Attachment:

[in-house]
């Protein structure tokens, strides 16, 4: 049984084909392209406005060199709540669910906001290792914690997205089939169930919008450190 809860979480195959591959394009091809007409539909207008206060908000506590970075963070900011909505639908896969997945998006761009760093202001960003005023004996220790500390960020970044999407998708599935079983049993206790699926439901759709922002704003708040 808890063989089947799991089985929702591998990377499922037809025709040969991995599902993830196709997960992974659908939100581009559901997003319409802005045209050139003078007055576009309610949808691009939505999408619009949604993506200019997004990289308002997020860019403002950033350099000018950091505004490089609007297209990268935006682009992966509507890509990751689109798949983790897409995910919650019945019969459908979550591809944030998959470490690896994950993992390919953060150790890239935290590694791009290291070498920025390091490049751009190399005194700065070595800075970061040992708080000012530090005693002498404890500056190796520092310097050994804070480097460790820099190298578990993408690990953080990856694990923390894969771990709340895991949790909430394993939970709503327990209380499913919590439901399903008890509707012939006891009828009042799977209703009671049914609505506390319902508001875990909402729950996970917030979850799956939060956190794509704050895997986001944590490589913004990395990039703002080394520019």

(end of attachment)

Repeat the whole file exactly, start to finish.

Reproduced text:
[in-house]
């Protein structure tokens, strides 16, 4: 049984084909392209406005060199709540669910906001290792914690997205089939169930919008450190 809860979480195959591959394009091809007409539909207008206060908000506590970075963070900011909505639908896969997945998006761009760093202001960003005023004996220790500390960020970044999407998708599935079983049993206790699926439901759709922002704003708040 808890063989089947799991089985929702591998990377499922037809025709040969991995599902993830196709997960992974659908939100581009559901997003319409802005045209050139003078007055576009309610949808691009939505999408619009949604993506200019997004990289308002997020860019403002950033350099000018950091505004490089609007297209990268935006682009992966509507890509990751689109798949983790897409995910919650019945019969459908979550591809944030998959470490690896994950993992390919953060150790890239935290590694791009290291070498920025390091490049751009190399005194700065070595800075970061040992708080000012530090005693002498404890500056190796520092310097050994804070480097460790820099190298578990993408690990953080990856694990923390894969771990709340895991949790909430394993939970709503327990209380499913919590439901399903008890509707012939006891009828009042799977209703009671049914609505506390319902508001875990909402729950996970917030979850799956939060956190794509704050895997986001944590490589913004990395990039703002080394520019």